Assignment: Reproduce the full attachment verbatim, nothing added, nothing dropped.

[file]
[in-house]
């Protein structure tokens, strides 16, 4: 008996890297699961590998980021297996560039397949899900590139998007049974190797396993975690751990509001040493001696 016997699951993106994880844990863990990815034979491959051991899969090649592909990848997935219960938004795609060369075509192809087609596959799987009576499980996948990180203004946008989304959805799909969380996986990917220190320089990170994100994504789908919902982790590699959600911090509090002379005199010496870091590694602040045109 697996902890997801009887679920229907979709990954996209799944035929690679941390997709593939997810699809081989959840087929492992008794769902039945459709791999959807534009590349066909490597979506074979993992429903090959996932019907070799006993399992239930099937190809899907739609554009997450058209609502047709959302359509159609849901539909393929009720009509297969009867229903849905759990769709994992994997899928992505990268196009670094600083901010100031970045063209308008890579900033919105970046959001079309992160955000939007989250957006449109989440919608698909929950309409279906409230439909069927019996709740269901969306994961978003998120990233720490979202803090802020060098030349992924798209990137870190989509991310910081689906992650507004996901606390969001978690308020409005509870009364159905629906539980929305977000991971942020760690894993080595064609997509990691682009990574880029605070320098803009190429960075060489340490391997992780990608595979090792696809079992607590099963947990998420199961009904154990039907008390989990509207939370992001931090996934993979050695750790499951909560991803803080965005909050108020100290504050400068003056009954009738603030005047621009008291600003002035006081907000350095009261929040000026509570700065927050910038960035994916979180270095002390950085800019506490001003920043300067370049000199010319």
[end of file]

[in-house]
């Protein structure tokens, strides 16, 4: 008996890297699961590998980021297996560039397949899900590139998007049974190797396993975690751990509001040493001696 016997699951993106994880844990863990990815034979491959051991899969090649592909990848997935219960938004795609060369075509192809087609596959799987009576499980996948990180203004946008989304959805799909969380996986990917220190320089990170994100994504789908919902982790590699959600911090509090002379005199010496870091590694602040045109 697996902890997801009887679920229907979709990954996209799944035929690679941390997709593939997810699809081989959840087929492992008794769902039945459709791999959807534009590349066909490597979506074979993992429903090959996932019907070799006993399992239930099937190809899907739609554009997450058209609502047709959302359509159609849901539909393929009720009509297969009867229903849905759990769709994992994997899928992505990268196009670094600083901010100031970045063209308008890579900033919105970046959001079309992160955000939007989250957006449109989440919608698909929950309409279906409230439909069927019996709740269901969306994961978003998120990233720490979202803090802020060098030349992924798209990137870190989509991310910081689906992650507004996901606390969001978690308020409005509870009364159905629906539980929305977000991971942020760690894993080595064609997509990691682009990574880029605070320098803009190429960075060489340490391997992780990608595979090792696809079992607590099963947990998420199961009904154990039907008390989990509207939370992001931090996934993979050695750790499951909560991803803080965005909050108020100290504050400068003056009954009738603030005047621009008291600003002035006081907000350095009261929040000026509570700065927050910038960035994916979180270095002390950085800019506490001003920043300067370049000199010319």